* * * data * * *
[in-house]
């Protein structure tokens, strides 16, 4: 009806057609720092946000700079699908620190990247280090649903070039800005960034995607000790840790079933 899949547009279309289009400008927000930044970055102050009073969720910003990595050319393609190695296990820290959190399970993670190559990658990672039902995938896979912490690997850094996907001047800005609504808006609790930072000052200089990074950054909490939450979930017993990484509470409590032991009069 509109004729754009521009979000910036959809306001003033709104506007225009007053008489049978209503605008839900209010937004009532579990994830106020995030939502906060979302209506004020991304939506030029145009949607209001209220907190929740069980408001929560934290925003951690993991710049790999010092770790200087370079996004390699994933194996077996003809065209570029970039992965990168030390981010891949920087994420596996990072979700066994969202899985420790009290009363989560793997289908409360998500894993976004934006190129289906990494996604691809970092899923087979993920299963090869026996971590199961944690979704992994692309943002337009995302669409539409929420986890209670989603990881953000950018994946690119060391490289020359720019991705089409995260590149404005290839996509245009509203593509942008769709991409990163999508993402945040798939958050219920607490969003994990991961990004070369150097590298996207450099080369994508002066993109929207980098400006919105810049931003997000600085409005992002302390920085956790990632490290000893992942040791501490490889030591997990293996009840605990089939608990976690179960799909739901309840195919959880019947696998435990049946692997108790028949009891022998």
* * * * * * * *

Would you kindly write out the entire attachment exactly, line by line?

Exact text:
[in-house]
């Protein structure tokens, strides 16, 4: 009806057609720092946000700079699908620190990247280090649903070039800005960034995607000790840790079933 899949547009279309289009400008927000930044970055102050009073969720910003990595050319393609190695296990820290959190399970993670190559990658990672039902995938896979912490690997850094996907001047800005609504808006609790930072000052200089990074950054909490939450979930017993990484509470409590032991009069 509109004729754009521009979000910036959809306001003033709104506007225009007053008489049978209503605008839900209010937004009532579990994830106020995030939502906060979302209506004020991304939506030029145009949607209001209220907190929740069980408001929560934290925003951690993991710049790999010092770790200087370079996004390699994933194996077996003809065209570029970039992965990168030390981010891949920087994420596996990072979700066994969202899985420790009290009363989560793997289908409360998500894993976004934006190129289906990494996604691809970092899923087979993920299963090869026996971590199961944690979704992994692309943002337009995302669409539409929420986890209670989603990881953000950018994946690119060391490289020359720019991705089409995260590149404005290839996509245009509203593509942008769709991409990163999508993402945040798939958050219920607490969003994990991961990004070369150097590298996207450099080369994508002066993109929207980098400006919105810049931003997000600085409005992002302390920085956790990632490290000893992942040791501490490889030591997990293996009840605990089939608990976690179960799909739901309840195919959880019947696998435990049946692997108790028949009891022998």